Modwave is a fabulous synthesizer.
- Korg Modwave webpage.
The cloning or reimagining of ARP synthesizers seems to have become a bit of a synth-off between Behringer and Korg. Korg brings on board original ARP designers and engineers and you feel there’s a certain reverence in how Korg builds its homage to the ARP originals. Behringer on the other hand seems to crash on in and builds perfectly judged replicas that everyone can afford. In both cases, according to people who have both and the originals – they sound about the same.
This year we’ve seen the very cool ARP 2600 M from Korg that brings the size down to 60% of the original while retaining the classy looks. While the €1,700 price tag is very welcome when compared to the full-sized version it’s not a patch on the Behringer 2600 Gray Meanie and Blue Marvin at £545.
So, perhaps controversially I believe the new, enhanced Behringer clones are going to bring synthesizer joy to far more people than the Korg one will and while price isn’t everything it is for that reason my vote goes to the Behringer 2600 variations. There’s no doubt that the Korg comes with added kudos, some extra smugness and assurance of impressing anyone who walks into your studio but I can buy one of each of the three Behringer 2600 versions for the same price and that’s no small thing.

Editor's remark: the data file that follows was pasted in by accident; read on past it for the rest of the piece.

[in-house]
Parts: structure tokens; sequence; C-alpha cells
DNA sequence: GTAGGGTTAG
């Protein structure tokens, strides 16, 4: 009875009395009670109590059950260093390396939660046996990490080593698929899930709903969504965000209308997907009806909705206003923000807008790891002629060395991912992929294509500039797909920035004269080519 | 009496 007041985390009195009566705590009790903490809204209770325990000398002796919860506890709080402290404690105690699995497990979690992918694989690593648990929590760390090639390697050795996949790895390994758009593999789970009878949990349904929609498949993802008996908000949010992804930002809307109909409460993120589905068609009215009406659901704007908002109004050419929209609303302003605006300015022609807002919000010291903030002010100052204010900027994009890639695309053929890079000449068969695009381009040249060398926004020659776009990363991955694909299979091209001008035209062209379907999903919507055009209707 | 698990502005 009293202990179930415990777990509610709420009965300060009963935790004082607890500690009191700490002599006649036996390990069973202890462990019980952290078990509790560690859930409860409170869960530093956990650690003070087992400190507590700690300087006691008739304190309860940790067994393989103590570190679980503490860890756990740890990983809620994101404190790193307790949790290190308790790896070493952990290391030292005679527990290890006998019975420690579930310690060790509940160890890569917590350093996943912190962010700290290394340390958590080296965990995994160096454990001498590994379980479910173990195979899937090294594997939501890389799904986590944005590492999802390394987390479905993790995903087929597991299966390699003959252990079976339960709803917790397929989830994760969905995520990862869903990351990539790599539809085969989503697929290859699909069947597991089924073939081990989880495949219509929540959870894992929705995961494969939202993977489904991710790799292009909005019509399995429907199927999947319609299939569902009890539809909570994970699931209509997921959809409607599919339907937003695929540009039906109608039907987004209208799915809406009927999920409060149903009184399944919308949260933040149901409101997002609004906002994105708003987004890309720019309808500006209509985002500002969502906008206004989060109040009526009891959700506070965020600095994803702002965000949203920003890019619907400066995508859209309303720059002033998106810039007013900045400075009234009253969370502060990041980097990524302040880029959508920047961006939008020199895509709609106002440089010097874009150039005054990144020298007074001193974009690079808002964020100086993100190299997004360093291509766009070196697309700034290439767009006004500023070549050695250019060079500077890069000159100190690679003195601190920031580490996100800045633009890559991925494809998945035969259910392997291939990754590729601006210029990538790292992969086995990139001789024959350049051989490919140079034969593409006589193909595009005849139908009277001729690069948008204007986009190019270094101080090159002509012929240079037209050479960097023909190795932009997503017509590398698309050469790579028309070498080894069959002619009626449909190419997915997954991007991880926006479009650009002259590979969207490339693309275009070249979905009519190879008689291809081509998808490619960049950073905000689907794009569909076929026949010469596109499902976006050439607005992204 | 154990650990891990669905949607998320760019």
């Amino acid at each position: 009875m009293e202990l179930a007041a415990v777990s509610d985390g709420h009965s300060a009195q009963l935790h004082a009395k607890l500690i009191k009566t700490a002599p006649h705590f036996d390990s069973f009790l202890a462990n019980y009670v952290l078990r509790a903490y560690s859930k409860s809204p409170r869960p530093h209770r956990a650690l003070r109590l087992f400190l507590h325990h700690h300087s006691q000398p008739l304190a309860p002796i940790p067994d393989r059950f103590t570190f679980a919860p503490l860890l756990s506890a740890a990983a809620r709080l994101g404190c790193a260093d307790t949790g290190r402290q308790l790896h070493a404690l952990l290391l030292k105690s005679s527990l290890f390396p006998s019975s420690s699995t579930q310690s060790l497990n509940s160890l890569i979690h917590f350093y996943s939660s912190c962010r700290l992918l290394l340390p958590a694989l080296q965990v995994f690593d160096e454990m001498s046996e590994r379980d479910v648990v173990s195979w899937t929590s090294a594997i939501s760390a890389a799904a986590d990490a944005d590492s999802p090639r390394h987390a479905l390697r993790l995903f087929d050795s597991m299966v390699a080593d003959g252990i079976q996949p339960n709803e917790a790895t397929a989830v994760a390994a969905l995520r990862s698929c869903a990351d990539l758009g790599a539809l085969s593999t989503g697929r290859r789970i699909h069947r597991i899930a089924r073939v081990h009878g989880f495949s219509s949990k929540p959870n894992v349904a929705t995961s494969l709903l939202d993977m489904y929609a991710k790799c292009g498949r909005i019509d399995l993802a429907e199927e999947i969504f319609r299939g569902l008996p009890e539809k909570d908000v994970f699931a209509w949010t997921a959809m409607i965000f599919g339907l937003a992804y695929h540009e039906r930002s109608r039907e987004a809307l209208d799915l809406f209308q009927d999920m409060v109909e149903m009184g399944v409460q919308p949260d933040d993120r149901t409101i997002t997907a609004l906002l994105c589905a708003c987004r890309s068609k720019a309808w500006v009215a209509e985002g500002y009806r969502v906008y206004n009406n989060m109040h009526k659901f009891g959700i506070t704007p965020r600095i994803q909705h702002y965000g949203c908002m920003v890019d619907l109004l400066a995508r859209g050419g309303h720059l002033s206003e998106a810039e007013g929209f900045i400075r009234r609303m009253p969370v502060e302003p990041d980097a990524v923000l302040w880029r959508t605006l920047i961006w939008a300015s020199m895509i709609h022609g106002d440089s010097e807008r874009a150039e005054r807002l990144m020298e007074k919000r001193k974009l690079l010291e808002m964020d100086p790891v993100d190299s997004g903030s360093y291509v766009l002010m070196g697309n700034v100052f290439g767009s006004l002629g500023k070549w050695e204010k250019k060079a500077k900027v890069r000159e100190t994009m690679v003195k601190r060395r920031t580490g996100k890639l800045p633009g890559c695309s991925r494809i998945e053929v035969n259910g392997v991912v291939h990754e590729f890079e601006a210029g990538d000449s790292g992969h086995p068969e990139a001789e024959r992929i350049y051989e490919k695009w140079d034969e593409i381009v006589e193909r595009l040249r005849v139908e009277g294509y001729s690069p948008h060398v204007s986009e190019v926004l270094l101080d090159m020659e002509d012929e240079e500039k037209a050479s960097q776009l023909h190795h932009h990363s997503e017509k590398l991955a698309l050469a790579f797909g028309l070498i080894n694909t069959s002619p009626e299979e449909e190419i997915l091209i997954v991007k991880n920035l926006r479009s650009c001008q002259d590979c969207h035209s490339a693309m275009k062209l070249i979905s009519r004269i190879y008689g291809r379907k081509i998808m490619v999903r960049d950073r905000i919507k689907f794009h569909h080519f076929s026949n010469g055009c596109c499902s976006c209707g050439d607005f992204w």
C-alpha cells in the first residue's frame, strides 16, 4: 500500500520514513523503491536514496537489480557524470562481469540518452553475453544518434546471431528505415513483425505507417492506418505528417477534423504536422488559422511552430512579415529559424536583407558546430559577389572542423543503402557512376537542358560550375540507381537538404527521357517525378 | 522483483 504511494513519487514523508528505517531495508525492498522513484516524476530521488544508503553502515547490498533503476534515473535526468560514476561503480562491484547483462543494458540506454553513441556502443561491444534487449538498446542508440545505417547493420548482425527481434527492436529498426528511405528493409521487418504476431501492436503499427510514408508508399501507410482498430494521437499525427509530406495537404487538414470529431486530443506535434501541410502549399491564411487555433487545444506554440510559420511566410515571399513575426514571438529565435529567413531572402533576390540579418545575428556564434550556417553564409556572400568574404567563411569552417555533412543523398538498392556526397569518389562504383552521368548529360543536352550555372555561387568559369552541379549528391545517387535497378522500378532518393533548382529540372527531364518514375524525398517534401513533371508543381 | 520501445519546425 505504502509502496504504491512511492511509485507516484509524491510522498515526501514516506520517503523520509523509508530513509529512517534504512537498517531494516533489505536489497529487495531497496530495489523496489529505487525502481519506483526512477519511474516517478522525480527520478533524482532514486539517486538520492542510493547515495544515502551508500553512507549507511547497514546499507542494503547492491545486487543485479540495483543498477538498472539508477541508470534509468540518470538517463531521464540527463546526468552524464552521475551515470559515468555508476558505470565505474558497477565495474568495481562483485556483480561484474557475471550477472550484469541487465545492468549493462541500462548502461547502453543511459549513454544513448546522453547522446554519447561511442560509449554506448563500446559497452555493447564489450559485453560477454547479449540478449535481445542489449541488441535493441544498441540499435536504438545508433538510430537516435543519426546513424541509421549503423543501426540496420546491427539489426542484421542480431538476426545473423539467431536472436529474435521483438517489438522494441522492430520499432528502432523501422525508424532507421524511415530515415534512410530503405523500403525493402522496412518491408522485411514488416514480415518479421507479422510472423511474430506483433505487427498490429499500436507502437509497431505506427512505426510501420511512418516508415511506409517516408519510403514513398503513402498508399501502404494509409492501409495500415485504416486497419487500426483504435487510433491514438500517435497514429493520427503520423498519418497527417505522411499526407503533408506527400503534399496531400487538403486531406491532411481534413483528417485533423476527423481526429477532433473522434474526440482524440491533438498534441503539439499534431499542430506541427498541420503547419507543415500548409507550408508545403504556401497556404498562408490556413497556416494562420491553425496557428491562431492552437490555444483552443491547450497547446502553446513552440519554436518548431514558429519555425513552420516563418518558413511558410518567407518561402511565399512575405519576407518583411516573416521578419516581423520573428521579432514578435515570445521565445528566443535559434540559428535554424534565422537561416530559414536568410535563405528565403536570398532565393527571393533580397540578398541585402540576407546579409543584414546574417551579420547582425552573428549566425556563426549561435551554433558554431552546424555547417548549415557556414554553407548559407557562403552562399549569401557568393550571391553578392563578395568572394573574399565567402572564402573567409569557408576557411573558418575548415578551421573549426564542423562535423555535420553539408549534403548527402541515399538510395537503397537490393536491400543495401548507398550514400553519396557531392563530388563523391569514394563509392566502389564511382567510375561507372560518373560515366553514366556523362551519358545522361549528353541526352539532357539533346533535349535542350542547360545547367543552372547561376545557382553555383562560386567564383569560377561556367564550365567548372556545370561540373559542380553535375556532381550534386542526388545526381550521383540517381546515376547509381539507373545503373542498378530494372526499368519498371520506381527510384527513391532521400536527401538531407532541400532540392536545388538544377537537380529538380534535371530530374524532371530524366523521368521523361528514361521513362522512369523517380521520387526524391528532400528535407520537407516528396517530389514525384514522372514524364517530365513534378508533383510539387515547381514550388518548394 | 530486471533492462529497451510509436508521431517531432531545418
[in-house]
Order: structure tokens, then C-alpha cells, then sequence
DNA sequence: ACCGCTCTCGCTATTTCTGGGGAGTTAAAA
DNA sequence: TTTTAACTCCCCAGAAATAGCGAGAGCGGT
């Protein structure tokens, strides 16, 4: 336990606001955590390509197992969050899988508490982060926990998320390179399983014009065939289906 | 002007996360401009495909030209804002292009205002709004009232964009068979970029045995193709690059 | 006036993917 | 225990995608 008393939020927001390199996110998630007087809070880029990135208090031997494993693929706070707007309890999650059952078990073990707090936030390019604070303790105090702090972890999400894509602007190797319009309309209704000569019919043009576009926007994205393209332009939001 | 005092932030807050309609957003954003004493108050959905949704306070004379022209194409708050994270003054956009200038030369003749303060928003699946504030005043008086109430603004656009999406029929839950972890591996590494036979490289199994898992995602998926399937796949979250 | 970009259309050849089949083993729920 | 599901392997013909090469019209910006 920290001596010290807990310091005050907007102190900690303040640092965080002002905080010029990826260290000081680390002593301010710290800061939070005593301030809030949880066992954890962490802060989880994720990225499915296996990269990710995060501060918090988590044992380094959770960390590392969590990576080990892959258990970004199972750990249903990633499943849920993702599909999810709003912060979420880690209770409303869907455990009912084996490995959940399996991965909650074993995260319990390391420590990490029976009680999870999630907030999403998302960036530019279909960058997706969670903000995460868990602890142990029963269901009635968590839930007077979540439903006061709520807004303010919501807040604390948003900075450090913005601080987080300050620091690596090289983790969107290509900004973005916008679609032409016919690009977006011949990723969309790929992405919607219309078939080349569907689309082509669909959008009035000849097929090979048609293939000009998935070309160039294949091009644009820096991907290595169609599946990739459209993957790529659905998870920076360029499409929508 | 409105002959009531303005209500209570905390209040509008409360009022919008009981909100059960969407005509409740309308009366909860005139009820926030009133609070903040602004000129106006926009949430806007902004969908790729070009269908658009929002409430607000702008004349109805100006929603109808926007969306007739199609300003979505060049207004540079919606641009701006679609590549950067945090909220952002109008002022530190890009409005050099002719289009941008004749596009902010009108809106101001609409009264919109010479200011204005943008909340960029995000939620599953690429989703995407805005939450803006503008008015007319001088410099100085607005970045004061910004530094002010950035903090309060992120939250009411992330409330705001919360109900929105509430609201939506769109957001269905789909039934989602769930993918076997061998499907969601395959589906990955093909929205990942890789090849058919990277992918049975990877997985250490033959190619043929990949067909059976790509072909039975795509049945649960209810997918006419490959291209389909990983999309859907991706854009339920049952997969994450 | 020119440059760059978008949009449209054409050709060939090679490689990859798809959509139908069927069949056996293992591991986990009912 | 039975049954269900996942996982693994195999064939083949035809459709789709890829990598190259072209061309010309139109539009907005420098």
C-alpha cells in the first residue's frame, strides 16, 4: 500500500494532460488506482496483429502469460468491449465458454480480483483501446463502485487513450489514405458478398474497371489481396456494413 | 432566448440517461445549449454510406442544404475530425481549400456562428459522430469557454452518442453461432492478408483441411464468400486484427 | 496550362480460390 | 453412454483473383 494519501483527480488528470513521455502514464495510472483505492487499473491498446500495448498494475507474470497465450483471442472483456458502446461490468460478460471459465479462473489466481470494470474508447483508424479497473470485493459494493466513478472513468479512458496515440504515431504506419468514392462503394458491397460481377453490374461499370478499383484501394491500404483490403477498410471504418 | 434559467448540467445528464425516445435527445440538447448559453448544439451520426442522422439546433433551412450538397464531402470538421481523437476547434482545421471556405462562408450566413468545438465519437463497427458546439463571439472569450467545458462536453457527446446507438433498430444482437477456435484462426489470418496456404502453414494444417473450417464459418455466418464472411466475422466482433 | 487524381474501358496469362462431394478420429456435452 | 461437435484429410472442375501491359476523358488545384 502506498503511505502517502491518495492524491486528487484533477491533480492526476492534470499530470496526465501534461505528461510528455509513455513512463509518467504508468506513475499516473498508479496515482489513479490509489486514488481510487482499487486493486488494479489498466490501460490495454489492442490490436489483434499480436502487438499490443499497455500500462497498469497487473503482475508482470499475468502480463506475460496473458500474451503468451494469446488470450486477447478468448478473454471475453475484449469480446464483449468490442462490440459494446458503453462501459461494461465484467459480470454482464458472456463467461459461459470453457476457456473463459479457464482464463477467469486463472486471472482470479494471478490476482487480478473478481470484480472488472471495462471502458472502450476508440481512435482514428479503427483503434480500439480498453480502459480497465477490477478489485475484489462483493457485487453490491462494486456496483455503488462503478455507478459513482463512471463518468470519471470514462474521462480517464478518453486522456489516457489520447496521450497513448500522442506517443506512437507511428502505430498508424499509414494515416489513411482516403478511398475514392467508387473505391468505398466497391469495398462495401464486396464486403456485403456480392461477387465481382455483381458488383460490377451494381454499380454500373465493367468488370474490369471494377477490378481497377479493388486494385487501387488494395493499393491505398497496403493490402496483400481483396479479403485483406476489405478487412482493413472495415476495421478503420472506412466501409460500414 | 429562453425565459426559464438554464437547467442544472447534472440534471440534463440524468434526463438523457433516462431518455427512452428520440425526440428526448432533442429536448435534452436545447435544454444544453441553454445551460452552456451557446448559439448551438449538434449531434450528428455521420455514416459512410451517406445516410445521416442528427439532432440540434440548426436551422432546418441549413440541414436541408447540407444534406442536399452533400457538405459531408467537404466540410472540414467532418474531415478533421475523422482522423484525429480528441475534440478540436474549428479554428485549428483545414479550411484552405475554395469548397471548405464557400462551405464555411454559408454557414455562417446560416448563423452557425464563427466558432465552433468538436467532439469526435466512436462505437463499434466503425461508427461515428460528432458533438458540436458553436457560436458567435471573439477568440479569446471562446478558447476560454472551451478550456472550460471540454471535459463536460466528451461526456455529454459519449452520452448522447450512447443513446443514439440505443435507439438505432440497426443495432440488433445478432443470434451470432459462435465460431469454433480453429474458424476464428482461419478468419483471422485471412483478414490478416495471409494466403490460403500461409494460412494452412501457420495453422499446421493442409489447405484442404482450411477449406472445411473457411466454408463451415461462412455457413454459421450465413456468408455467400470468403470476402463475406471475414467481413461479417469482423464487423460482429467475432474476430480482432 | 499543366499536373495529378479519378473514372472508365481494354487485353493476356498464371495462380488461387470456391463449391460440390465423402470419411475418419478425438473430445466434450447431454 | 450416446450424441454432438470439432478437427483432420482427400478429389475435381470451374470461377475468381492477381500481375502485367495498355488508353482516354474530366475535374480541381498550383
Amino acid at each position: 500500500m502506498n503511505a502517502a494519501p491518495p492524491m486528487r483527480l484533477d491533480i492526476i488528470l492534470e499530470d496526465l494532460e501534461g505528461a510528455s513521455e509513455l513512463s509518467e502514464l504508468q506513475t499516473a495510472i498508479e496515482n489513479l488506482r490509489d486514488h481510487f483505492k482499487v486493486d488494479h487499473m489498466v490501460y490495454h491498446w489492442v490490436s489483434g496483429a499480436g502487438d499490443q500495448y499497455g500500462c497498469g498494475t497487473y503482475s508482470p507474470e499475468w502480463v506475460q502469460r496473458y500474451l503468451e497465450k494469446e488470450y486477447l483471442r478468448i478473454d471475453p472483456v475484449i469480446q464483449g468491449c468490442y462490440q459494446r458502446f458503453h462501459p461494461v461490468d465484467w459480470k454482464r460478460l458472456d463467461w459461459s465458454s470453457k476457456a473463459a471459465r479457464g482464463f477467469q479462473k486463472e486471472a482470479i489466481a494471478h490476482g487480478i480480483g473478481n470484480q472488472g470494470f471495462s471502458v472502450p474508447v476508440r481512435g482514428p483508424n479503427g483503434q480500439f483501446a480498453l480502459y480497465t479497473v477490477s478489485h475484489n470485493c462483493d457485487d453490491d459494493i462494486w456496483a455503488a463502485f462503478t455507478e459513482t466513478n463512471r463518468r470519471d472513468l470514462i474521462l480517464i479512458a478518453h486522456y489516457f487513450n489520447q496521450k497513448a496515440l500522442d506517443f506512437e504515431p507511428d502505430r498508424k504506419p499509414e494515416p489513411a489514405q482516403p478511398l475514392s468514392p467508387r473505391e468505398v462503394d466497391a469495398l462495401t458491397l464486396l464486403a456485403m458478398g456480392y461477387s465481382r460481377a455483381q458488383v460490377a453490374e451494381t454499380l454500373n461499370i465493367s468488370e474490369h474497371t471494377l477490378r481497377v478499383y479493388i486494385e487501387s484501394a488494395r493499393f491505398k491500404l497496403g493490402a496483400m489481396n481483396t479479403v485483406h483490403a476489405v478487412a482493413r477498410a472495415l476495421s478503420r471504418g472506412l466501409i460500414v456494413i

- Behringer webpage.
Best Boutique synth
I adore the work of Arthur Joly out in Brazil. There seems to be a constant rollout of evolutionarily interesting and classically built synthesizers from the workshop of Reco-Synth. This year there was the Mutuca which was closely followed by the Mutuca FM which did not throw in a bunch of digital operators but instead opened up the Mutuca to more modulation making it a peach of a 2 oscillator synth.
While there’s nothing revolutionary going on in terms of synthesis, the physicality is constructed of pure joy. It’s beautiful from the wooden case, to the VU meter, to the button keyboard, to the contrasting colour of the front panel and knobs.